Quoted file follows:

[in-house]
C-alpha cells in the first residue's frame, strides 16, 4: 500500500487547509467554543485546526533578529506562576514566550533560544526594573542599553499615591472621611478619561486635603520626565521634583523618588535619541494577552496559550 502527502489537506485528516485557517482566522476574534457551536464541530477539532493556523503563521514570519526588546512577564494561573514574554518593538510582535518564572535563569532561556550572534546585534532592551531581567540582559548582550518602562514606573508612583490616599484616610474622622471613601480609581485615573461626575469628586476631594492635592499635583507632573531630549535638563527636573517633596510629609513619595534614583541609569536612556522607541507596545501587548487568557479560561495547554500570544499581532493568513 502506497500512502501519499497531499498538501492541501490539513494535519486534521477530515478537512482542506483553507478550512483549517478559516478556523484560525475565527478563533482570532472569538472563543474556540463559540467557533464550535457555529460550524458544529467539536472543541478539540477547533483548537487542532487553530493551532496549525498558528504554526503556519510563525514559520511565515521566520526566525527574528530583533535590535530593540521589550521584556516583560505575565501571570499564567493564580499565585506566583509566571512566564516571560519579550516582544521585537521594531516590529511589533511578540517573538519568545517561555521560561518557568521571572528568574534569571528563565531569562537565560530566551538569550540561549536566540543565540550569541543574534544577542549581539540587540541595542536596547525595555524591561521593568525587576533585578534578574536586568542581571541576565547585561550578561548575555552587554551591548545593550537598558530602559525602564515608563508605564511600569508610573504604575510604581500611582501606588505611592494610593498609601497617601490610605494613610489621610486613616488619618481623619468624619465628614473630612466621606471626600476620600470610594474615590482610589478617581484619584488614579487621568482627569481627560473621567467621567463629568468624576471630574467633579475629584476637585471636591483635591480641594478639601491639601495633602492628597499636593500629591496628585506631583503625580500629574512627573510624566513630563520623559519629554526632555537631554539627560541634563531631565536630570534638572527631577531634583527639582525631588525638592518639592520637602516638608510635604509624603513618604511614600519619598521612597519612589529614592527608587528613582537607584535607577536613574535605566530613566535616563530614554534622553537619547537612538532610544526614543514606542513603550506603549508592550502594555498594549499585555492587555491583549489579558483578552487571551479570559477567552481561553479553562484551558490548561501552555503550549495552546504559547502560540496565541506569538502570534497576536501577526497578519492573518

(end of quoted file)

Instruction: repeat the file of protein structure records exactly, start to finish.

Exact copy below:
[in-house]
C-alpha cells in the first residue's frame, strides 16, 4: 500500500487547509467554543485546526533578529506562576514566550533560544526594573542599553499615591472621611478619561486635603520626565521634583523618588535619541494577552496559550 502527502489537506485528516485557517482566522476574534457551536464541530477539532493556523503563521514570519526588546512577564494561573514574554518593538510582535518564572535563569532561556550572534546585534532592551531581567540582559548582550518602562514606573508612583490616599484616610474622622471613601480609581485615573461626575469628586476631594492635592499635583507632573531630549535638563527636573517633596510629609513619595534614583541609569536612556522607541507596545501587548487568557479560561495547554500570544499581532493568513 502506497500512502501519499497531499498538501492541501490539513494535519486534521477530515478537512482542506483553507478550512483549517478559516478556523484560525475565527478563533482570532472569538472563543474556540463559540467557533464550535457555529460550524458544529467539536472543541478539540477547533483548537487542532487553530493551532496549525498558528504554526503556519510563525514559520511565515521566520526566525527574528530583533535590535530593540521589550521584556516583560505575565501571570499564567493564580499565585506566583509566571512566564516571560519579550516582544521585537521594531516590529511589533511578540517573538519568545517561555521560561518557568521571572528568574534569571528563565531569562537565560530566551538569550540561549536566540543565540550569541543574534544577542549581539540587540541595542536596547525595555524591561521593568525587576533585578534578574536586568542581571541576565547585561550578561548575555552587554551591548545593550537598558530602559525602564515608563508605564511600569508610573504604575510604581500611582501606588505611592494610593498609601497617601490610605494613610489621610486613616488619618481623619468624619465628614473630612466621606471626600476620600470610594474615590482610589478617581484619584488614579487621568482627569481627560473621567467621567463629568468624576471630574467633579475629584476637585471636591483635591480641594478639601491639601495633602492628597499636593500629591496628585506631583503625580500629574512627573510624566513630563520623559519629554526632555537631554539627560541634563531631565536630570534638572527631577531634583527639582525631588525638592518639592520637602516638608510635604509624603513618604511614600519619598521612597519612589529614592527608587528613582537607584535607577536613574535605566530613566535616563530614554534622553537619547537612538532610544526614543514606542513603550506603549508592550502594555498594549499585555492587555491583549489579558483578552487571551479570559477567552481561553479553562484551558490548561501552555503550549495552546504559547502560540496565541506569538502570534497576536501577526497578519492573518